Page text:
During negotiations for the 1998-01 labor agreement, the Company agreed to set up a 401(k) plan to which employees could contribute. The parties expressly agreed that the Company would not be responsible to make any contributions to the 401(k) plan during the term of that agreement. After the 1998-01 labor agreement was agreed to, the Company hired a plan administrator, Wojta-Krey, to assist it in setting up the 401(k) plan and administering same. Company President Schwartz filled out a questionnaire necessary to set up the plan and in doing so, as the IRS requires, Mr. Schwartz had to answer a battery of questions regarding how the Company 401(k) plan would function and how the Company would make matching 401(k) plan contributions on behalf of participating employees, if such contributions were required in the future. Mr. Schwartz stated herein that the Company's 401(k) plan administrator advised him that for small companies, one end-of-the-year contribution is the simplest method and he relied upon Wotja-Krey's advice on this point. As such, Mr. Schwartz filled out the following questions that formed the basis for the 401(k) plan at its inception, as was required by the IRS and his plan administrator:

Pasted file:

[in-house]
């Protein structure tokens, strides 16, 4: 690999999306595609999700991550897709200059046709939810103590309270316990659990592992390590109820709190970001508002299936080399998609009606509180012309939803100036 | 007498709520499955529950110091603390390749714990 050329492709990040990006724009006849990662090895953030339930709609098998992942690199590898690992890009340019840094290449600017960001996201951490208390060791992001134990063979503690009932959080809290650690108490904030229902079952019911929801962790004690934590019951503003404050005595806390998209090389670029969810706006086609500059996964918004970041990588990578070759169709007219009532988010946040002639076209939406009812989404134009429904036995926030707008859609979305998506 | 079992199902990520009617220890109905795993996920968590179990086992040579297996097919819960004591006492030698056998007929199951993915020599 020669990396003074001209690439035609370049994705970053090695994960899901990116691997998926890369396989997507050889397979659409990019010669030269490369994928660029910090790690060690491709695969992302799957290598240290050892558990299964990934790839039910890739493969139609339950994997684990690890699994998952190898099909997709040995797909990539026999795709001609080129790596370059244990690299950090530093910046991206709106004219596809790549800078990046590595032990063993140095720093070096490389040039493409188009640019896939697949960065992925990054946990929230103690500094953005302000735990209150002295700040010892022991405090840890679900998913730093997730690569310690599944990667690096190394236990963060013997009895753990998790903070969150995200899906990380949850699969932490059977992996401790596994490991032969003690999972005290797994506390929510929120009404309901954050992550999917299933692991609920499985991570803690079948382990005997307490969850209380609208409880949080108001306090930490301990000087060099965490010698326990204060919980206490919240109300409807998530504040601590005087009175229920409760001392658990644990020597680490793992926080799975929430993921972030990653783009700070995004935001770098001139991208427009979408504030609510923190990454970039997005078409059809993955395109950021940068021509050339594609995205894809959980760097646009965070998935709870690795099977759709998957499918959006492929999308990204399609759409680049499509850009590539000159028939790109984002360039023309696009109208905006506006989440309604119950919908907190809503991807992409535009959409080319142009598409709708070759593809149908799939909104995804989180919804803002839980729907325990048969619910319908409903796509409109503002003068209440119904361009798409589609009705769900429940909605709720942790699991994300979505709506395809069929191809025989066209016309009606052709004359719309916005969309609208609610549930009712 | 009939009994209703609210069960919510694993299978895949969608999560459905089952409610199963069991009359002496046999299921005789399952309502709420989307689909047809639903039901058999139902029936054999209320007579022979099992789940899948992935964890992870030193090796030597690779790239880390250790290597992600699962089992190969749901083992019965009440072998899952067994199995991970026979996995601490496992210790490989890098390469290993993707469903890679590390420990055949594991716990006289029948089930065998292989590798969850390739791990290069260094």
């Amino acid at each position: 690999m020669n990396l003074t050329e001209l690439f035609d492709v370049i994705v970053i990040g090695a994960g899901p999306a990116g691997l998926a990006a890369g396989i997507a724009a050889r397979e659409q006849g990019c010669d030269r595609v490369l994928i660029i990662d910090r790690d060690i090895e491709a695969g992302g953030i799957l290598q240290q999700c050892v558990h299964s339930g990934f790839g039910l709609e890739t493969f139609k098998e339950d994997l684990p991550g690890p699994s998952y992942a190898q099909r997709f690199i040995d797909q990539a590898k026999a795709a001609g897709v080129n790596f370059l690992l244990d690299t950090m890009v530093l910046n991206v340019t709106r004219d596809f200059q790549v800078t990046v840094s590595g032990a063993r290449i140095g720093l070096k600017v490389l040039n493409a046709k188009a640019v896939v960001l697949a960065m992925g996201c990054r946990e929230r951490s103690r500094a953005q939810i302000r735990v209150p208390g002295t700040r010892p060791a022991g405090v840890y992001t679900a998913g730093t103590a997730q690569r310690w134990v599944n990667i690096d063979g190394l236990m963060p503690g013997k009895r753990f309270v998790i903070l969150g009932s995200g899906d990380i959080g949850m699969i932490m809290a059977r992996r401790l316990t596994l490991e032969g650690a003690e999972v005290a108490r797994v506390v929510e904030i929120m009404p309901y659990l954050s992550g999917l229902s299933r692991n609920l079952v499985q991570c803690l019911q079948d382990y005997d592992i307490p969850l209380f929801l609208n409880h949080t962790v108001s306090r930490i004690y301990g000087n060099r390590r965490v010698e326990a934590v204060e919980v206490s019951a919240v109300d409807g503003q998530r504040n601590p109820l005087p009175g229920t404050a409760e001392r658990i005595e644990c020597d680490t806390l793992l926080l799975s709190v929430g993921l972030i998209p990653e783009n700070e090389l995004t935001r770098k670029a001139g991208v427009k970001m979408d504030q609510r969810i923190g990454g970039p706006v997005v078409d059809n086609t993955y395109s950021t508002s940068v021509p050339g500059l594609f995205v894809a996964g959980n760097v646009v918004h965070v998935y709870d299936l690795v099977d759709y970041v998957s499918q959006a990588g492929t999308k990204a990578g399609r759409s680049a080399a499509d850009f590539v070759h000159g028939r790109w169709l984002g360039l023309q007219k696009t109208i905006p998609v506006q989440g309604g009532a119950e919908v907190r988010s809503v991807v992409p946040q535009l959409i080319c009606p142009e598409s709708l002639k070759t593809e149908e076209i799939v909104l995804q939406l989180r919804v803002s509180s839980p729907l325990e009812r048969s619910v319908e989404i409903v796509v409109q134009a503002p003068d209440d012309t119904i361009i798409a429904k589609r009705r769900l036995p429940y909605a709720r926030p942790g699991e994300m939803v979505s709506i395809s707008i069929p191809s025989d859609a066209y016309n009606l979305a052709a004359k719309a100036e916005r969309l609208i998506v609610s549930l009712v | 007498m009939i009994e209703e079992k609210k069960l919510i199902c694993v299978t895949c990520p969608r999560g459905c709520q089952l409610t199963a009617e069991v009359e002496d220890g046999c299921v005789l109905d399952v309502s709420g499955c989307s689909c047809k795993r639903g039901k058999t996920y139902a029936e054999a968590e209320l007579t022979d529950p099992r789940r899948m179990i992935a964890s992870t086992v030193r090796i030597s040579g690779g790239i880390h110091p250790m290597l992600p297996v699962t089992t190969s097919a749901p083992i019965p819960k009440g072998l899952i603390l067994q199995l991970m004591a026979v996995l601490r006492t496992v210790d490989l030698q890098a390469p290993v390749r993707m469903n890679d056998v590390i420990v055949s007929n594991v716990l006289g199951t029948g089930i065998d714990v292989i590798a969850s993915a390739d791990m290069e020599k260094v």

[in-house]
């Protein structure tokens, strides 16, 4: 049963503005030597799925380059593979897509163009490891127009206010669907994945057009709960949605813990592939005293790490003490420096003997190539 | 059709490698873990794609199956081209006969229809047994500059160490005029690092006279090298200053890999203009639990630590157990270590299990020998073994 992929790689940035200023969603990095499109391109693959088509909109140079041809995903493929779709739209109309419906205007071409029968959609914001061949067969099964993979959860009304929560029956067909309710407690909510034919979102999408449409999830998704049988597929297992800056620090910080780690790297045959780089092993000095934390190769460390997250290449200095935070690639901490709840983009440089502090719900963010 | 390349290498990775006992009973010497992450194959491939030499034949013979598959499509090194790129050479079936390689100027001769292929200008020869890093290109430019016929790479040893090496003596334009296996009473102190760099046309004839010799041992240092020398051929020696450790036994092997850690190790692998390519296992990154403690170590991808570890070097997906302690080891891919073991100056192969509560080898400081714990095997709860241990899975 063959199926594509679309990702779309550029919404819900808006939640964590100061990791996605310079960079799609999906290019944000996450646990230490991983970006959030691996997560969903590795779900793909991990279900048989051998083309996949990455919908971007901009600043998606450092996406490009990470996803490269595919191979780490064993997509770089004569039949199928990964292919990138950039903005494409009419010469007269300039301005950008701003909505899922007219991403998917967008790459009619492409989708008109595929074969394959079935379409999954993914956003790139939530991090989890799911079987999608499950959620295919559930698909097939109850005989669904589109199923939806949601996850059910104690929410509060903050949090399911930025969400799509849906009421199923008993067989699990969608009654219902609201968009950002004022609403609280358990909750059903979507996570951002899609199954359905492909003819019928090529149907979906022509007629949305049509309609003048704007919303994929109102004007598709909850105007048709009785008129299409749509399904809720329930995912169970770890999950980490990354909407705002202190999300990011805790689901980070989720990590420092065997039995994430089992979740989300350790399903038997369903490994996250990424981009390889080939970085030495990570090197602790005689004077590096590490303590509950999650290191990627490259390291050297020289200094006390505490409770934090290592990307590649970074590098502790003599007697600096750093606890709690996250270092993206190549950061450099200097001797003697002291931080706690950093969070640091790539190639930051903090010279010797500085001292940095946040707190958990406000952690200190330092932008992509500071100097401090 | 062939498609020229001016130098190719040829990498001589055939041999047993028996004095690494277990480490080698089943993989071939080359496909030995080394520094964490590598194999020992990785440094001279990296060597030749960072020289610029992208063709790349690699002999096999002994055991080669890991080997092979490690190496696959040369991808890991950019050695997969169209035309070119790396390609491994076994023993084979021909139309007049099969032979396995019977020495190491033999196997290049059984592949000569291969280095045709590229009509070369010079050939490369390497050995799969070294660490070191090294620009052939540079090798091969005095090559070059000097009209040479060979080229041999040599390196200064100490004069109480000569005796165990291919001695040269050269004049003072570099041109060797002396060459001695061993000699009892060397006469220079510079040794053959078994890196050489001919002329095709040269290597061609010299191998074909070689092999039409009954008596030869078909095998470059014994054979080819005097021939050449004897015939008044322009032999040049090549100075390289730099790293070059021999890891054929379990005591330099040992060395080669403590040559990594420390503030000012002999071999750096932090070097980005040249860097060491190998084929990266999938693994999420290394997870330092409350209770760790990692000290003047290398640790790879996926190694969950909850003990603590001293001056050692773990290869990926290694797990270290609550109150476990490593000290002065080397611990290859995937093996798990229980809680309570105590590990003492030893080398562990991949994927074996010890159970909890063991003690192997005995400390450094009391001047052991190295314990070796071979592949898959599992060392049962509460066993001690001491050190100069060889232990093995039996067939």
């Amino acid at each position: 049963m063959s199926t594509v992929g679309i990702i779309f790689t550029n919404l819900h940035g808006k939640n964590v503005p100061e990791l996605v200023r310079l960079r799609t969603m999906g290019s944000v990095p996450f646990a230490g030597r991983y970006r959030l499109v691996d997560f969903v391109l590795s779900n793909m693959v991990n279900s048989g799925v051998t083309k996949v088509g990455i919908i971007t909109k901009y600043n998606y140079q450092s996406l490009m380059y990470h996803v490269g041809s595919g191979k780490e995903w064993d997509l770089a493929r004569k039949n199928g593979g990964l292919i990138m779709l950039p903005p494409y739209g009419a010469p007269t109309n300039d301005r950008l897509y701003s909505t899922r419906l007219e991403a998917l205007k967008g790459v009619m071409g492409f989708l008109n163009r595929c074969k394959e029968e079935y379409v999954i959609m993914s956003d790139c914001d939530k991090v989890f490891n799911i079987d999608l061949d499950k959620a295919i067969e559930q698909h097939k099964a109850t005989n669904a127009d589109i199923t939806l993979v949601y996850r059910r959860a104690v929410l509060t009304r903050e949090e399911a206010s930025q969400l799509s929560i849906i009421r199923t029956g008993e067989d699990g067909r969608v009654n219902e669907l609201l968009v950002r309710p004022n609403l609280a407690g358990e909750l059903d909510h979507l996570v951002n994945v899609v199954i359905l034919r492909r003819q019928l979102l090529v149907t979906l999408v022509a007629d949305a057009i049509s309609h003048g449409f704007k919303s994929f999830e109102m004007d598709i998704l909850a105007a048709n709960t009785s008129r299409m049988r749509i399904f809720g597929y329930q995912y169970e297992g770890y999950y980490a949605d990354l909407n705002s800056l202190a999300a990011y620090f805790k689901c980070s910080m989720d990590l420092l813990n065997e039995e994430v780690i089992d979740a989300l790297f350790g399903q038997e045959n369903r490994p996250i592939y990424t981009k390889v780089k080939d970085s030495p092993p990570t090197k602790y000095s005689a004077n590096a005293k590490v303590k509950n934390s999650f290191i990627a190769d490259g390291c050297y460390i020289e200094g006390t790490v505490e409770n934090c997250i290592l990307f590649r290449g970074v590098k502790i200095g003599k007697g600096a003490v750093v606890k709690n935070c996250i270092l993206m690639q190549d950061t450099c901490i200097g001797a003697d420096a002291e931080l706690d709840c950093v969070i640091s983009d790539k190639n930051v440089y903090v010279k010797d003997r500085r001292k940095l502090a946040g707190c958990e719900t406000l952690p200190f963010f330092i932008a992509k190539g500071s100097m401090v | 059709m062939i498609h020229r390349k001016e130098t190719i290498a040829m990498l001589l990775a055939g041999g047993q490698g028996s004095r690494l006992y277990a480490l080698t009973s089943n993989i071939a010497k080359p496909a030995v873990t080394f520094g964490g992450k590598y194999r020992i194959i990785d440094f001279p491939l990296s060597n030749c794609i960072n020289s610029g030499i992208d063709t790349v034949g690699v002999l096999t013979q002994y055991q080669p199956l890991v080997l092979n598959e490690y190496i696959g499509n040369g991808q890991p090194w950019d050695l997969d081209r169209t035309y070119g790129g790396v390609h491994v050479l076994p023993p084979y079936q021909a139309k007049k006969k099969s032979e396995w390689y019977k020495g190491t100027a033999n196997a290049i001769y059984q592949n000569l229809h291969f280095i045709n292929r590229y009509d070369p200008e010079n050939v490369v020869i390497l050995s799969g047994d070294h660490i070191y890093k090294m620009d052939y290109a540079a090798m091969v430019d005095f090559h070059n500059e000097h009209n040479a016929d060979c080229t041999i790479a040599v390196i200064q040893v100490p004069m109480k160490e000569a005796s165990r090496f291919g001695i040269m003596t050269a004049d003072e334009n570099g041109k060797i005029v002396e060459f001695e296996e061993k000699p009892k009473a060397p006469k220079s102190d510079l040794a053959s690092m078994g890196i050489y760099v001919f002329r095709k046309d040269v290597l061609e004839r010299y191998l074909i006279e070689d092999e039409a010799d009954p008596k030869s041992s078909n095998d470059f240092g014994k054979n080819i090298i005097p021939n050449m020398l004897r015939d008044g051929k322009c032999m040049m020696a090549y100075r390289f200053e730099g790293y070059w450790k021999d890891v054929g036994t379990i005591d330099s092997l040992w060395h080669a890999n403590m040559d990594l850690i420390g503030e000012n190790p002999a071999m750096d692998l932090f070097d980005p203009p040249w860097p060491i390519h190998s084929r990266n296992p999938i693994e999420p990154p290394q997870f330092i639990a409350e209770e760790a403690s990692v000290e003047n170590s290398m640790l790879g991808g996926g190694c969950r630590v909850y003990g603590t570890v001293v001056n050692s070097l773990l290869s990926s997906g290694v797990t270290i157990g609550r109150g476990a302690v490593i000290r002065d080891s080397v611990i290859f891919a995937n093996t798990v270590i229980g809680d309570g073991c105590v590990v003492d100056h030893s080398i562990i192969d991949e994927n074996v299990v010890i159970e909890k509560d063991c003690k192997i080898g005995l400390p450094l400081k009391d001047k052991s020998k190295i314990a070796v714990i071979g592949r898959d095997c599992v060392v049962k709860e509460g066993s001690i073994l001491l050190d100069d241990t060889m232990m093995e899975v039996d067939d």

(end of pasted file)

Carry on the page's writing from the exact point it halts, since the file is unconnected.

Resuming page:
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. . .

FORMULA FOR DETERMINING EMPLOYER MATCHING CONTRIBUTIONS (Plan Section 12.1(a)(2))

NOTE: Regardless of any election below, if the ACP test safe harbor is being used (i.e., Question 30.c. is selected), then the Plan automatically provides that only Elective Deferrals up to 6% of Compensation are taken into account in applying the match set forth below and that the maximum discretionary matching contribution that may be made on behalf of any Participant is 4% of Compensation.

a. [ ] N/A. There will not be any matching contributions (Skip to Question 33).

b. [X] The Employer ... (select 1. or 2.)

1. [X] may make matching contributions equal to a discretionary percentage, to be determined by the Employer, of the Participant's Elective Deferrals.

2. [ ] will make matching contributions equal to ____% (e.g., 50) of the Participant's Elective Deferrals, plus:

a. [ ] N/A.

b. [ ] an additional discretionary percentage, to be determined by the Employer.

AND, in determining the matching contribution above, only Elective Deferrals up to the percentage or dollar amount specified below will be matched:

(select 3. and/or 4. OR 5.)

3. [ ] _____% of a Participant's Compensation.

4. [ ] $________.